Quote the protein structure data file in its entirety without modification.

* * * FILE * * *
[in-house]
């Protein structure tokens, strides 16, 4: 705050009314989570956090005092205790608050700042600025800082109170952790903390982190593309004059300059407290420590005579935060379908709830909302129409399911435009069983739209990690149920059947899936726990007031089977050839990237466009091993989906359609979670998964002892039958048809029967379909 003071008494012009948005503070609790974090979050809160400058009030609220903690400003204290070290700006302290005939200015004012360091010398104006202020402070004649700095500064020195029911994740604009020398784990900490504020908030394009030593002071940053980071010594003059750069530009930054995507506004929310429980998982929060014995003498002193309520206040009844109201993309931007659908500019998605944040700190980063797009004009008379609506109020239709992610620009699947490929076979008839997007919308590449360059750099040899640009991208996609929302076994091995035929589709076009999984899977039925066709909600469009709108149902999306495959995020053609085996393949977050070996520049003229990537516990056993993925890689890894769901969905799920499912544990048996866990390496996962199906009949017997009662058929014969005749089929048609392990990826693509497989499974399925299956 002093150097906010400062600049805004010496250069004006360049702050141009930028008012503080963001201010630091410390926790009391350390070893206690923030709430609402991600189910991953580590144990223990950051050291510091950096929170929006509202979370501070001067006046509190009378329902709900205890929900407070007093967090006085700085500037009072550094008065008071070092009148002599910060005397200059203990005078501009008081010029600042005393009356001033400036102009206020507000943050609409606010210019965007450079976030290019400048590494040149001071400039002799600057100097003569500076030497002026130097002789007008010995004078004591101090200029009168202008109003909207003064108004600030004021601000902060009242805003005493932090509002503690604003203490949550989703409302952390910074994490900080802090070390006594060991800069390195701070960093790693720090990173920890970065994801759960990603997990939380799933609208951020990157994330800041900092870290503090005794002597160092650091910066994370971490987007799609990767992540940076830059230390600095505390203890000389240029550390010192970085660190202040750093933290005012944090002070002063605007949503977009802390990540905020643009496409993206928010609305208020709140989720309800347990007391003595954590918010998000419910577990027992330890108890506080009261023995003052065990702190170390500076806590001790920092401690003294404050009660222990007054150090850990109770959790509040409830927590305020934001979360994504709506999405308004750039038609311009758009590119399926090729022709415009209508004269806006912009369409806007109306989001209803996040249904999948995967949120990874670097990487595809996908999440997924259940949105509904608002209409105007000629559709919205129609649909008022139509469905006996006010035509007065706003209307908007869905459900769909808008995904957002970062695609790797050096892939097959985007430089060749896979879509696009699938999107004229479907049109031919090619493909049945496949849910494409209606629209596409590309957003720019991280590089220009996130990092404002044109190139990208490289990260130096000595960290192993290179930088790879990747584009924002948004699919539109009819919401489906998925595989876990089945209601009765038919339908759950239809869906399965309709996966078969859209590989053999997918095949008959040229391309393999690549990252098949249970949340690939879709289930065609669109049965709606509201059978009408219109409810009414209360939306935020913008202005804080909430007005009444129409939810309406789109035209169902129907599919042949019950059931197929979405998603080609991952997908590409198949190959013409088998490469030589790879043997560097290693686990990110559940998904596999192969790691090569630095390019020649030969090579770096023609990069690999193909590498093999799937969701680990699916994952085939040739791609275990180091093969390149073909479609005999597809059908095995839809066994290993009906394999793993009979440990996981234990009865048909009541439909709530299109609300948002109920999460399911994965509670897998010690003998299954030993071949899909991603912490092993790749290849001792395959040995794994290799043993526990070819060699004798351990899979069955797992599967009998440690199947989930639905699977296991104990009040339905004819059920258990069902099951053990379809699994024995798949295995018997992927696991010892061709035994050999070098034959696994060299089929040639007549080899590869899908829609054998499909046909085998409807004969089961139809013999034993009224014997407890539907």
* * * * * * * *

[in-house]
């Protein structure tokens, strides 16, 4: 705050009314989570956090005092205790608050700042600025800082109170952790903390982190593309004059300059407290420590005579935060379908709830909302129409399911435009069983739209990690149920059947899936726990007031089977050839990237466009091993989906359609979670998964002892039958048809029967379909 003071008494012009948005503070609790974090979050809160400058009030609220903690400003204290070290700006302290005939200015004012360091010398104006202020402070004649700095500064020195029911994740604009020398784990900490504020908030394009030593002071940053980071010594003059750069530009930054995507506004929310429980998982929060014995003498002193309520206040009844109201993309931007659908500019998605944040700190980063797009004009008379609506109020239709992610620009699947490929076979008839997007919308590449360059750099040899640009991208996609929302076994091995035929589709076009999984899977039925066709909600469009709108149902999306495959995020053609085996393949977050070996520049003229990537516990056993993925890689890894769901969905799920499912544990048996866990390496996962199906009949017997009662058929014969005749089929048609392990990826693509497989499974399925299956 002093150097906010400062600049805004010496250069004006360049702050141009930028008012503080963001201010630091410390926790009391350390070893206690923030709430609402991600189910991953580590144990223990950051050291510091950096929170929006509202979370501070001067006046509190009378329902709900205890929900407070007093967090006085700085500037009072550094008065008071070092009148002599910060005397200059203990005078501009008081010029600042005393009356001033400036102009206020507000943050609409606010210019965007450079976030290019400048590494040149001071400039002799600057100097003569500076030497002026130097002789007008010995004078004591101090200029009168202008109003909207003064108004600030004021601000902060009242805003005493932090509002503690604003203490949550989703409302952390910074994490900080802090070390006594060991800069390195701070960093790693720090990173920890970065994801759960990603997990939380799933609208951020990157994330800041900092870290503090005794002597160092650091910066994370971490987007799609990767992540940076830059230390600095505390203890000389240029550390010192970085660190202040750093933290005012944090002070002063605007949503977009802390990540905020643009496409993206928010609305208020709140989720309800347990007391003595954590918010998000419910577990027992330890108890506080009261023995003052065990702190170390500076806590001790920092401690003294404050009660222990007054150090850990109770959790509040409830927590305020934001979360994504709506999405308004750039038609311009758009590119399926090729022709415009209508004269806006912009369409806007109306989001209803996040249904999948995967949120990874670097990487595809996908999440997924259940949105509904608002209409105007000629559709919205129609649909008022139509469905006996006010035509007065706003209307908007869905459900769909808008995904957002970062695609790797050096892939097959985007430089060749896979879509696009699938999107004229479907049109031919090619493909049945496949849910494409209606629209596409590309957003720019991280590089220009996130990092404002044109190139990208490289990260130096000595960290192993290179930088790879990747584009924002948004699919539109009819919401489906998925595989876990089945209601009765038919339908759950239809869906399965309709996966078969859209590989053999997918095949008959040229391309393999690549990252098949249970949340690939879709289930065609669109049965709606509201059978009408219109409810009414209360939306935020913008202005804080909430007005009444129409939810309406789109035209169902129907599919042949019950059931197929979405998603080609991952997908590409198949190959013409088998490469030589790879043997560097290693686990990110559940998904596999192969790691090569630095390019020649030969090579770096023609990069690999193909590498093999799937969701680990699916994952085939040739791609275990180091093969390149073909479609005999597809059908095995839809066994290993009906394999793993009979440990996981234990009865048909009541439909709530299109609300948002109920999460399911994965509670897998010690003998299954030993071949899909991603912490092993790749290849001792395959040995794994290799043993526990070819060699004798351990899979069955797992599967009998440690199947989930639905699977296991104990009040339905004819059920258990069902099951053990379809699994024995798949295995018997992927696991010892061709035994050999070098034959696994060299089929040639007549080899590869899908829609054998499909046909085998409807004969089961139809013999034993009224014997407890539907």